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So, She Came Into My Booth, And That's When The Trouble Started


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#1 clay lover

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Posted 24 November 2013 - 11:19 AM

How should I have handled this? Worst customer I've ever had.
She spent an hour in the booth, picking up and discarding many pieces, "Is it in another color?" "do you have it smaller? etc. At the same time, texting and tweeting and talking on her phone. I would wait on other people , make sales take payment wrap, but she was still there. She made a pile of pieces she wanted me to 'hold' while she continued to look, adding and subtracting from the pile. That in itself does not bother me. At one point, when I thought she was about finished, she suddenly darted out of the booth and across the room, saying, " I just NEED to go over here and buy this scarf" !!!!

Finally she seems ready to finish her business with me. Now she needs me to hurry with the totaling and writing the receipt. In the middle of this, she changes her mind after I have written the receipt, subtracts an item and wants the receipt written over. Suddenly, she has to "go right over there " and grab something from a friend in another booth and will be right back. I put the wrapped, unpaid for totaled package under my table and went on with other customers.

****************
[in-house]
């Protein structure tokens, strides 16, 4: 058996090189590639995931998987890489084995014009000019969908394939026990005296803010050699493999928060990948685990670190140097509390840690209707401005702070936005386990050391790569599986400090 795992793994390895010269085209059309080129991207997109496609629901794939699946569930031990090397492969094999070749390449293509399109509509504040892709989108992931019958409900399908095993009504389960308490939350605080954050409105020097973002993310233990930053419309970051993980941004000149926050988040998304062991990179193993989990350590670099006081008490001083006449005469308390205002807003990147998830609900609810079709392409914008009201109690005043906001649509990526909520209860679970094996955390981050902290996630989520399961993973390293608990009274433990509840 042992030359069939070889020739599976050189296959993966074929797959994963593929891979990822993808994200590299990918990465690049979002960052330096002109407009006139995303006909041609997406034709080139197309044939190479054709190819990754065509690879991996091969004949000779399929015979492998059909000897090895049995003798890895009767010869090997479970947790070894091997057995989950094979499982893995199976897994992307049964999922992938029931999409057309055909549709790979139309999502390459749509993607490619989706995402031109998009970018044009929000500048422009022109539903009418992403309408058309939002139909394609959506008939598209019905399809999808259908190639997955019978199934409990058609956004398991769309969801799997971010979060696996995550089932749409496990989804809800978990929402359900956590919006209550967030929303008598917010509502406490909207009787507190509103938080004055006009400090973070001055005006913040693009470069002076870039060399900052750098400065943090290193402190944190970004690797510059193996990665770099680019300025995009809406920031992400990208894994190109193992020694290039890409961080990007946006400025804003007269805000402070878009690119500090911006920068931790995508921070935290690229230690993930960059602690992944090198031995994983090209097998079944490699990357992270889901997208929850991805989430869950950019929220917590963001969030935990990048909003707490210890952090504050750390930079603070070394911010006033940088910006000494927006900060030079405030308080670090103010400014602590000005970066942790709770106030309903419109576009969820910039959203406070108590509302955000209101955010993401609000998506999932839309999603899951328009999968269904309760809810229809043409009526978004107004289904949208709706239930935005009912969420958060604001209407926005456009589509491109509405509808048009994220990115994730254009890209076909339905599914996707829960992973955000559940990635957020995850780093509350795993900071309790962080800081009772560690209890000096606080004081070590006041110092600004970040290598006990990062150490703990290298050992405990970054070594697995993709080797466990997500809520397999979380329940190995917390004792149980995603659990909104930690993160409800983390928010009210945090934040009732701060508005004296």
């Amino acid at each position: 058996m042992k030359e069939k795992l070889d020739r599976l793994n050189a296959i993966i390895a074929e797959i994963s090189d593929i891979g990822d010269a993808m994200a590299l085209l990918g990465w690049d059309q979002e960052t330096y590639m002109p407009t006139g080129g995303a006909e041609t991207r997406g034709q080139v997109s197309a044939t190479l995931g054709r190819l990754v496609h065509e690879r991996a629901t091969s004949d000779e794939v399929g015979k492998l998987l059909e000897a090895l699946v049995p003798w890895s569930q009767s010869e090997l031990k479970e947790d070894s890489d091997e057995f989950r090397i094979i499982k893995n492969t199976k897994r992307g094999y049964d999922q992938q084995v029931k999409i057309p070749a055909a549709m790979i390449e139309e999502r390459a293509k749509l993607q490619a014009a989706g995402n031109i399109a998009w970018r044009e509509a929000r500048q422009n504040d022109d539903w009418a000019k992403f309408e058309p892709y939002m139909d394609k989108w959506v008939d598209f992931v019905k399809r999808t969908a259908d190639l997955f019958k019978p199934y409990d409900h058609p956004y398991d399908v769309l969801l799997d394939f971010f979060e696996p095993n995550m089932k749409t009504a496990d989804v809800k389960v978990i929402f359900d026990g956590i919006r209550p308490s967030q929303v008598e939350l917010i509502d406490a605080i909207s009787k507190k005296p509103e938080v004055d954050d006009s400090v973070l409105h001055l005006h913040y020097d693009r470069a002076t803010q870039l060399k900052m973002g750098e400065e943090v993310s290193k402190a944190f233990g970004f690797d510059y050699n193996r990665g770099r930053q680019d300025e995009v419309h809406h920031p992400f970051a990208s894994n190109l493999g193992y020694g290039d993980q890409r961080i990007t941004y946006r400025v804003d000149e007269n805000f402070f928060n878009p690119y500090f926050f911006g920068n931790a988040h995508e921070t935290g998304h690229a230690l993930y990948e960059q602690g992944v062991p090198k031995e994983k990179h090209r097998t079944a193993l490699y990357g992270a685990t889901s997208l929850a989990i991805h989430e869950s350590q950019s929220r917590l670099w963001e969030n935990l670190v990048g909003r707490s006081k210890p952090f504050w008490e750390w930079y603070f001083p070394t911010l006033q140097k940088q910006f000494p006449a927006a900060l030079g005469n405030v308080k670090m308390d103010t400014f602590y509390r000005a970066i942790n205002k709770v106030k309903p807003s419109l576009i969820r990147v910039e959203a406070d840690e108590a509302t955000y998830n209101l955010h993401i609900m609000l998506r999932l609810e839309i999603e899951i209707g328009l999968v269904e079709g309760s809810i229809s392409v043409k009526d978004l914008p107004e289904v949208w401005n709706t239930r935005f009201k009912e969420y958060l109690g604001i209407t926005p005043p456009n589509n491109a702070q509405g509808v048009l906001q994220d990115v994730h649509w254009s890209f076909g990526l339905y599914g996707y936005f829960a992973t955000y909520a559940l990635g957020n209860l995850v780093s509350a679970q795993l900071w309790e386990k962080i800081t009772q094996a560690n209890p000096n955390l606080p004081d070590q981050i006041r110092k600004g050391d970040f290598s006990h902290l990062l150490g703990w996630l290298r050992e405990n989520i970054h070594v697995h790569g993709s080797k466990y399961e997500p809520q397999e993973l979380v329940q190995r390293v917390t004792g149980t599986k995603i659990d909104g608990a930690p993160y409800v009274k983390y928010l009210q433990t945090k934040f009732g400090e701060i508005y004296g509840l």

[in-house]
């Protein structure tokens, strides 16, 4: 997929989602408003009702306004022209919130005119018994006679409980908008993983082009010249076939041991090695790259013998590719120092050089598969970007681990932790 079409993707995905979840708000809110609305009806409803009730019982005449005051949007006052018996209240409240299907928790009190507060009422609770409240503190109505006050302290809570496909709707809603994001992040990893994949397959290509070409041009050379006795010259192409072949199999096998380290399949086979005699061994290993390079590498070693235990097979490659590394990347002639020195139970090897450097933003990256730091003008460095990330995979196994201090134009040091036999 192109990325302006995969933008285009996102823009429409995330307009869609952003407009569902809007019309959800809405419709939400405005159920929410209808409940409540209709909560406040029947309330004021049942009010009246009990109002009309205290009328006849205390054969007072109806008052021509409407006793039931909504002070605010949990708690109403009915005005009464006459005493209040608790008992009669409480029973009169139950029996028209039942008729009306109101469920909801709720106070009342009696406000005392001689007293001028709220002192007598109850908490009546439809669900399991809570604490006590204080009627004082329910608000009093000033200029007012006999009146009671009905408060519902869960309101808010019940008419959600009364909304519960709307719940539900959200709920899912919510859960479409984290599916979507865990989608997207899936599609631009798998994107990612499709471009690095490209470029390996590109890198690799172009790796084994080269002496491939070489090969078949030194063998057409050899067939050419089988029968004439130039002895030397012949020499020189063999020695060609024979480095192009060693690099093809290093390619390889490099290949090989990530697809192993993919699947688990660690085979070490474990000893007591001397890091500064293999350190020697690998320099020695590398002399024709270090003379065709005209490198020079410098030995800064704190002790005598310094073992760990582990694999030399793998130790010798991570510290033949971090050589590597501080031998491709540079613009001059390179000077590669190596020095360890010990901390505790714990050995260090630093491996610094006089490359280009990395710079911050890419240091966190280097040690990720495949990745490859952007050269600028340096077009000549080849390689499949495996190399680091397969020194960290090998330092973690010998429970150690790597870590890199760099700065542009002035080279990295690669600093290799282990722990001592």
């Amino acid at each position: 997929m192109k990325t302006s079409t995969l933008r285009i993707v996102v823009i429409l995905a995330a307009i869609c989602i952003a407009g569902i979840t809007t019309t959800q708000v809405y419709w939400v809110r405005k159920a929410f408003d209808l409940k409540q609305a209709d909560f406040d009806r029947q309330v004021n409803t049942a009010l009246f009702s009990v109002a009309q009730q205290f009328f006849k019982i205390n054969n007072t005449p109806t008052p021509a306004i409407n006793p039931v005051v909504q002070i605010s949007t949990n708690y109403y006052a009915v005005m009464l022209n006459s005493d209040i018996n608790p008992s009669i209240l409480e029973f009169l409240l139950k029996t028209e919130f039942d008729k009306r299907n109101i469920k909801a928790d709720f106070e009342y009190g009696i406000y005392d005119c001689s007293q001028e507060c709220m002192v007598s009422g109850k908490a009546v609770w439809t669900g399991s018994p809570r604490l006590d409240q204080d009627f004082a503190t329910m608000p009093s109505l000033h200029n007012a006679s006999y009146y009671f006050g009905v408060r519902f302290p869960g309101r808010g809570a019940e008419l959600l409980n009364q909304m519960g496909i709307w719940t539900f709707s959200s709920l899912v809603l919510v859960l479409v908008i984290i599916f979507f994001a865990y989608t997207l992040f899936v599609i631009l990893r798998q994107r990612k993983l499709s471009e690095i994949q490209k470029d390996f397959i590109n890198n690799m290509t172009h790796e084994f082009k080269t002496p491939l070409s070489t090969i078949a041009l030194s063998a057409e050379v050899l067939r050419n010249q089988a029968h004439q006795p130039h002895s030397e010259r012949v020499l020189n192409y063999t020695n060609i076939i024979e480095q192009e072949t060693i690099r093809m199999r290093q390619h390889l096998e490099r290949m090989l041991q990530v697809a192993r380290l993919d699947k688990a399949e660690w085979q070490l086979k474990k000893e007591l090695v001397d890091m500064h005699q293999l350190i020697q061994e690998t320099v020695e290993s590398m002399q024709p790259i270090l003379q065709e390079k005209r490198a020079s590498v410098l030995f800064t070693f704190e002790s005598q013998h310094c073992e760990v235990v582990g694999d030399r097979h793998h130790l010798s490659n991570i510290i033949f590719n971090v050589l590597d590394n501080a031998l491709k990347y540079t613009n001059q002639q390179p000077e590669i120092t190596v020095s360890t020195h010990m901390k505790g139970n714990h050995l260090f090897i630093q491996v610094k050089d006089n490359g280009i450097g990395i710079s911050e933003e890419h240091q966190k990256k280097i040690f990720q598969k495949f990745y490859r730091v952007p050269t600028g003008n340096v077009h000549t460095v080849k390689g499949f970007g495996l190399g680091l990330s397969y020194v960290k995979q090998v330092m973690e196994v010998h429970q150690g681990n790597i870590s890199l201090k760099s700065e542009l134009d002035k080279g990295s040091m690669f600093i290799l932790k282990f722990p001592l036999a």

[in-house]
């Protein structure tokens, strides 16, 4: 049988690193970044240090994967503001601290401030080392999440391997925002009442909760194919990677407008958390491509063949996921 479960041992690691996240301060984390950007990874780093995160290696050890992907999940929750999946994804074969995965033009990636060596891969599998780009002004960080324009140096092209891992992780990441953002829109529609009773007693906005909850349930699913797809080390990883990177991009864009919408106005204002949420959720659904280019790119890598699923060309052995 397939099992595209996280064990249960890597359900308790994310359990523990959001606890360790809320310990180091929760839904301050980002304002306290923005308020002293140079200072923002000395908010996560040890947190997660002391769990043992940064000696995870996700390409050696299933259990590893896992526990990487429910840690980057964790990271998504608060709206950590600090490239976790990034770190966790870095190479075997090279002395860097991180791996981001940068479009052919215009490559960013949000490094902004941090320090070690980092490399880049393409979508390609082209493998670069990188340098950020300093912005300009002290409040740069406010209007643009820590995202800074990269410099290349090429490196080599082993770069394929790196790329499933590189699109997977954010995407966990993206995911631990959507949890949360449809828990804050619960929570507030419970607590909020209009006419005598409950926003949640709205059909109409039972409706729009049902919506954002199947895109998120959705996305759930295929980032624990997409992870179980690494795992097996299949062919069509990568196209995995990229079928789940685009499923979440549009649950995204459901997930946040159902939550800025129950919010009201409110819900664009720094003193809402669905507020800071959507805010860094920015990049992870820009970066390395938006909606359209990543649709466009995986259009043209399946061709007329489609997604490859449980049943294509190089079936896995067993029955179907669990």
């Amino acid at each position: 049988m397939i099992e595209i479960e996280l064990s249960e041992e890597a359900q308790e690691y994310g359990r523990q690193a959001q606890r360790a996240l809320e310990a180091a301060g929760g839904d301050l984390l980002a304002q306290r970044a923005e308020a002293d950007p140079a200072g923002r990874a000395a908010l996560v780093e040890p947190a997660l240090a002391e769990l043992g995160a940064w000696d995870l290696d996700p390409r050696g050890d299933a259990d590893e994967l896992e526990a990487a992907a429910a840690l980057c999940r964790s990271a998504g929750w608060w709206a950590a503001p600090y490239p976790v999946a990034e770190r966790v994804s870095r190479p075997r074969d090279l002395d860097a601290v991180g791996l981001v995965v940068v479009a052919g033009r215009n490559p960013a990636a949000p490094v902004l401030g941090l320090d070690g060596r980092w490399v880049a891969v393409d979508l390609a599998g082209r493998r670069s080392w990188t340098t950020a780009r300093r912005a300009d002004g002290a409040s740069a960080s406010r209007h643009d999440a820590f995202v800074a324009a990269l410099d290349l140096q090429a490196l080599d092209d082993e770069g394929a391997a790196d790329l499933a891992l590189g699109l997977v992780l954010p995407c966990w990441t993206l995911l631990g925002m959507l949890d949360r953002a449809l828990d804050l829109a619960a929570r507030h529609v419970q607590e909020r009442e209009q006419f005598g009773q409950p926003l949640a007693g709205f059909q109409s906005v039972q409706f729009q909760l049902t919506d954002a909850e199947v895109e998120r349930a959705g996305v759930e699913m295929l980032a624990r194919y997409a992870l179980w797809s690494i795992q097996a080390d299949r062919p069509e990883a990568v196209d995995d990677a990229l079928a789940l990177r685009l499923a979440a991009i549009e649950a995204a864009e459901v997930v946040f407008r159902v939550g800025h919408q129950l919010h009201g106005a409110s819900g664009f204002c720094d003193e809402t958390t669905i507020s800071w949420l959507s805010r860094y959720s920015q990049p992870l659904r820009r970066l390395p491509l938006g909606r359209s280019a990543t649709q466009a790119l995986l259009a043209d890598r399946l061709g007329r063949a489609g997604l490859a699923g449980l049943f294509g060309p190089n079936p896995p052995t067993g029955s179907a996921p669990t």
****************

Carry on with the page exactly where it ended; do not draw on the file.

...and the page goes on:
After 30 minutes a customer asked for an item I was out of except for the one in the yet to be paid for "I'll be right back". I called the missing woman, I had the for sight to get her name and number before she dashed off. I left a message saying I could hold the package another 10 minutes, but would be putting the pieces back on the shelf after that. After I did not hear from her or see her, in the 120 minutes, I put the items back out for sale . After about 45 minutes from the time she left, she reappears, I have several people in the booth. She goes ballistic, saying how offensive my message was, how rude, how insulted. Now she is saying she told me she was "Going out to lunch with a friend and would come back after their lunch" NO WAY would I have agreed to that deal. Was not said. My partner and I tell her we are sorry there was a misunderstanding, and reproduce her chosen pieces, still available, and the receipt. She flounces off , saying over her shoulder she does not want this crap now. I told her I was sorry she felt insulted, It was not my intention, but that I was there for business and needed to operate in a business manner, no offence in tended.